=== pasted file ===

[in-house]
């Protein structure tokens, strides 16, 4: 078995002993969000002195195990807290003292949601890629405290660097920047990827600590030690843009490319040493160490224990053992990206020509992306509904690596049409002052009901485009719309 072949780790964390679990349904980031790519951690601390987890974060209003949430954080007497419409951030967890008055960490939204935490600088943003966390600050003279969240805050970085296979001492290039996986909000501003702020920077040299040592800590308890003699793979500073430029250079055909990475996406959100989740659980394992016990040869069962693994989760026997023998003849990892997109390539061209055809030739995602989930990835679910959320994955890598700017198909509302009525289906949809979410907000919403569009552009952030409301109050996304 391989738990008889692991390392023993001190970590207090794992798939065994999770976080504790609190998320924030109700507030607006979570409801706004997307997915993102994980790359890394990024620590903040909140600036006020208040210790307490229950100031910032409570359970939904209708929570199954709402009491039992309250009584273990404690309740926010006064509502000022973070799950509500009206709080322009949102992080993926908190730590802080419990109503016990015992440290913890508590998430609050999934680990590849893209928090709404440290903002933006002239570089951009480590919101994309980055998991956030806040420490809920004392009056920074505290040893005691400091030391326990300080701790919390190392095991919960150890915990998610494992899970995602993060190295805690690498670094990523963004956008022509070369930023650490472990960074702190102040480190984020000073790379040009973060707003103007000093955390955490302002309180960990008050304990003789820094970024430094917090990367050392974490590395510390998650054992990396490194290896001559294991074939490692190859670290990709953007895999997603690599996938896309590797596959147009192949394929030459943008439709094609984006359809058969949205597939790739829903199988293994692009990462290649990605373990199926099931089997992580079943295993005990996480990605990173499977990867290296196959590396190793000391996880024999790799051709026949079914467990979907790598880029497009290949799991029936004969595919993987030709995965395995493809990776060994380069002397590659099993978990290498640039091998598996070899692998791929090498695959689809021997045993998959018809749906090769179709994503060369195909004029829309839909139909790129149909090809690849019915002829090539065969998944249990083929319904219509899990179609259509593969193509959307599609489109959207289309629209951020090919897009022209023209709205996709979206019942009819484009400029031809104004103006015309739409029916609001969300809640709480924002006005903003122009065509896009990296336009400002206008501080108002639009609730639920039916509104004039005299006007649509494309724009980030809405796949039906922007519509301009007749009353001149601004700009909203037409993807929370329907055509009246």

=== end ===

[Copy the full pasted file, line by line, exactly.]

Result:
[in-house]
């Protein structure tokens, strides 16, 4: 078995002993969000002195195990807290003292949601890629405290660097920047990827600590030690843009490319040493160490224990053992990206020509992306509904690596049409002052009901485009719309 072949780790964390679990349904980031790519951690601390987890974060209003949430954080007497419409951030967890008055960490939204935490600088943003966390600050003279969240805050970085296979001492290039996986909000501003702020920077040299040592800590308890003699793979500073430029250079055909990475996406959100989740659980394992016990040869069962693994989760026997023998003849990892997109390539061209055809030739995602989930990835679910959320994955890598700017198909509302009525289906949809979410907000919403569009552009952030409301109050996304 391989738990008889692991390392023993001190970590207090794992798939065994999770976080504790609190998320924030109700507030607006979570409801706004997307997915993102994980790359890394990024620590903040909140600036006020208040210790307490229950100031910032409570359970939904209708929570199954709402009491039992309250009584273990404690309740926010006064509502000022973070799950509500009206709080322009949102992080993926908190730590802080419990109503016990015992440290913890508590998430609050999934680990590849893209928090709404440290903002933006002239570089951009480590919101994309980055998991956030806040420490809920004392009056920074505290040893005691400091030391326990300080701790919390190392095991919960150890915990998610494992899970995602993060190295805690690498670094990523963004956008022509070369930023650490472990960074702190102040480190984020000073790379040009973060707003103007000093955390955490302002309180960990008050304990003789820094970024430094917090990367050392974490590395510390998650054992990396490194290896001559294991074939490692190859670290990709953007895999997603690599996938896309590797596959147009192949394929030459943008439709094609984006359809058969949205597939790739829903199988293994692009990462290649990605373990199926099931089997992580079943295993005990996480990605990173499977990867290296196959590396190793000391996880024999790799051709026949079914467990979907790598880029497009290949799991029936004969595919993987030709995965395995493809990776060994380069002397590659099993978990290498640039091998598996070899692998791929090498695959689809021997045993998959018809749906090769179709994503060369195909004029829309839909139909790129149909090809690849019915002829090539065969998944249990083929319904219509899990179609259509593969193509959307599609489109959207289309629209951020090919897009022209023209709205996709979206019942009819484009400029031809104004103006015309739409029916609001969300809640709480924002006005903003122009065509896009990296336009400002206008501080108002639009609730639920039916509104004039005299006007649509494309724009980030809405796949039906922007519509301009007749009353001149601004700009909203037409993807929370329907055509009246």